Introduction to PowerApps: What is PowerApps and How to Get Started


What is PowerApps?

PowerApps is a service for creating business apps across platforms quickly and easily.

Let's face it the business world no longer relies on one application to complete their business needs. The days of working in a silo or relying on a single platform for completing tasks are over. PowerApps allows you to take your business collaboration to the next level. You can interact with data from any data source. Furthermore, it allows you to loop in your field workers. Data can be reported to and from field workers and desktop users in real-time via apps.

To accommodate this, businesses would traditionally need to create custom-coded apps. Unfortunately, creating custom mobile apps from scratch is expensive, and most businesses don't have the IT resources to dedicate to it. In addition, the return on investment is not great when the time and cost are so high.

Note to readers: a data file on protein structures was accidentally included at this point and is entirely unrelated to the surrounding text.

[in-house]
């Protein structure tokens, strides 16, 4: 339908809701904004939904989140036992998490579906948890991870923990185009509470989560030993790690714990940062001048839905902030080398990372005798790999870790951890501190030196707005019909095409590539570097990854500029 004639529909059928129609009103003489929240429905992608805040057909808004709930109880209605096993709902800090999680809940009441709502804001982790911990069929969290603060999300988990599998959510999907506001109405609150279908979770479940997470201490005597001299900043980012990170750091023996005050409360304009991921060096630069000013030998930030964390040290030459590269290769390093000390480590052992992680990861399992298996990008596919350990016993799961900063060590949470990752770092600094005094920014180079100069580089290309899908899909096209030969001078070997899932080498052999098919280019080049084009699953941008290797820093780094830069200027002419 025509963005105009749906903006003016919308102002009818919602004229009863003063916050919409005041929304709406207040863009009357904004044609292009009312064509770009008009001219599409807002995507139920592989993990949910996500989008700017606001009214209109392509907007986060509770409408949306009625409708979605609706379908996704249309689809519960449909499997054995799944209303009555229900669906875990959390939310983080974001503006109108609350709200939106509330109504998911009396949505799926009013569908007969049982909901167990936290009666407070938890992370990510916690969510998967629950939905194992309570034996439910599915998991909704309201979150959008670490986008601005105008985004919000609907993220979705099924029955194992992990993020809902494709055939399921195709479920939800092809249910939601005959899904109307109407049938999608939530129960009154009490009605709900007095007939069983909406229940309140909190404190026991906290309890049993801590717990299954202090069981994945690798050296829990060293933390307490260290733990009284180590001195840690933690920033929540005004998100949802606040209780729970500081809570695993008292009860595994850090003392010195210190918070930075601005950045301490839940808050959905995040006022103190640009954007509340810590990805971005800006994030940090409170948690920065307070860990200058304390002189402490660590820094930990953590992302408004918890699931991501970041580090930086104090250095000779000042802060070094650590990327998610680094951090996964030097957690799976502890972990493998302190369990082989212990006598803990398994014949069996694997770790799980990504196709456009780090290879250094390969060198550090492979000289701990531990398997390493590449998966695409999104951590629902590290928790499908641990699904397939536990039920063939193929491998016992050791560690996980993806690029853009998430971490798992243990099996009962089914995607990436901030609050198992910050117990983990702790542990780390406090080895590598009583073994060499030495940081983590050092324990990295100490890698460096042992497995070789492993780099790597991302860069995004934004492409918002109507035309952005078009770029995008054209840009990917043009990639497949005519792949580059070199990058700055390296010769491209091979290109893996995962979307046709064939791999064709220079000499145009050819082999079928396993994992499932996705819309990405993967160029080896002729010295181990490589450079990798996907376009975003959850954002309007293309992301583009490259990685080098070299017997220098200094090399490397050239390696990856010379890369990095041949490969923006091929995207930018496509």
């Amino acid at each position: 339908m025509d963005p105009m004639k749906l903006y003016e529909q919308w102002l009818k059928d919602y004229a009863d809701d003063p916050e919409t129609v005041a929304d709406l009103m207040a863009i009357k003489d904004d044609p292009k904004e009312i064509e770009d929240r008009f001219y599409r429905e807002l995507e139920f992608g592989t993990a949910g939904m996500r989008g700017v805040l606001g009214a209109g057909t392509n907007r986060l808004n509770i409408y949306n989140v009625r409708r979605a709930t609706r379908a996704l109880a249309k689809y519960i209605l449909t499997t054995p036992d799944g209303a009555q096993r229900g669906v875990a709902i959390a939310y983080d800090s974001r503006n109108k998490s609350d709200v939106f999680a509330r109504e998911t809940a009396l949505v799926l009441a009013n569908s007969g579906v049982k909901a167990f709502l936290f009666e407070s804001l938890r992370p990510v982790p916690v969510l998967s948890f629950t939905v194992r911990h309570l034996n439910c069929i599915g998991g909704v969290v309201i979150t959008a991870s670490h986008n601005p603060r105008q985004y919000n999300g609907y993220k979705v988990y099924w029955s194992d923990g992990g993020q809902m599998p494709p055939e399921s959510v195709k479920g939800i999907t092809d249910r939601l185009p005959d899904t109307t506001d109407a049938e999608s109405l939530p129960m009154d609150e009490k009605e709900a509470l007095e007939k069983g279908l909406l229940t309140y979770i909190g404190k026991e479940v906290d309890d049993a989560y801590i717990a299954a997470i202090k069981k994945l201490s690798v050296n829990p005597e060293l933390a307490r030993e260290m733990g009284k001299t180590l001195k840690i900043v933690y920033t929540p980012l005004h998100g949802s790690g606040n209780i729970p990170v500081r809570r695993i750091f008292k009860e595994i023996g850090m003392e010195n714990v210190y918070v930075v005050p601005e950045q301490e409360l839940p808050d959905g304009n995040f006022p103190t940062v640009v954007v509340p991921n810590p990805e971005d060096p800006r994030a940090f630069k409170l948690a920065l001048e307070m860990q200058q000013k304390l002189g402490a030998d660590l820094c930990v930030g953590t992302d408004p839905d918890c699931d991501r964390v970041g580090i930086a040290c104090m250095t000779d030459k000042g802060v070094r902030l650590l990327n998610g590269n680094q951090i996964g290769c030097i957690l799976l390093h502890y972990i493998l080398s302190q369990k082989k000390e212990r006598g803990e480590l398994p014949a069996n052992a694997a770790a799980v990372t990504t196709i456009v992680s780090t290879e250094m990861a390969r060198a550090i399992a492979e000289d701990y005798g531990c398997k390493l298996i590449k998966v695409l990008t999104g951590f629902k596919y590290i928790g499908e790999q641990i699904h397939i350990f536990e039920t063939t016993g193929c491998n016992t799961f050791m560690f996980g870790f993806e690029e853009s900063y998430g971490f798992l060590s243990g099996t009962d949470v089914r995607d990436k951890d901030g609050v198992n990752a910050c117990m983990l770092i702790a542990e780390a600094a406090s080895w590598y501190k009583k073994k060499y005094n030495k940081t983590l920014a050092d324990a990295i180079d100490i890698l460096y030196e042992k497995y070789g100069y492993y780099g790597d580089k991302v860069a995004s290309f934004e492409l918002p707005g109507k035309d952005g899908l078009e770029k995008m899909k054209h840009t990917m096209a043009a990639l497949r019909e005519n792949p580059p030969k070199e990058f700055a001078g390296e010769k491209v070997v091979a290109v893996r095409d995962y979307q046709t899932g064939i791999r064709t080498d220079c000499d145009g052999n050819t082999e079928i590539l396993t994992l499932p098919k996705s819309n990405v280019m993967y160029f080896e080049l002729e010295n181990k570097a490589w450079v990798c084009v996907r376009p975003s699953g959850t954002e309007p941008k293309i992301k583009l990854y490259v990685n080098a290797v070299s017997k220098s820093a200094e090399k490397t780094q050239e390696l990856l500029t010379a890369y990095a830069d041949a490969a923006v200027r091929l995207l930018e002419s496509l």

PowerApps takes that away by enabling power users and developers to create apps in hours instead of months quickly.

How can end users access PowerApps?

Users can download PowerApps and log in using their Office 365 account in the apps store. Once logged in, all apps shared with that user will be listed.

PowerApps illustration 01

PowerApps as a replacement for InfoPath

For those organizations coming from earlier versions of SharePoint, you may have used InfoPath for creating custom SharePoint forms. Unfortunately, Microsoft has announced that InfoPath will no longer be supported in 2026, and PowerApps is the official replacement for InfoPath. But it is NOT one for one replacement. InfoPath and PowerApps allow you to create custom SharePoint forms, but their similarities end here.

InfoPath is a third-party product for SharePoint that allows you to customize forms. PowerApps is not exclusive to SharePoint. Data can be stored anywhere. You can connect data from anywhere. It can be used as a standalone app or as a custom form.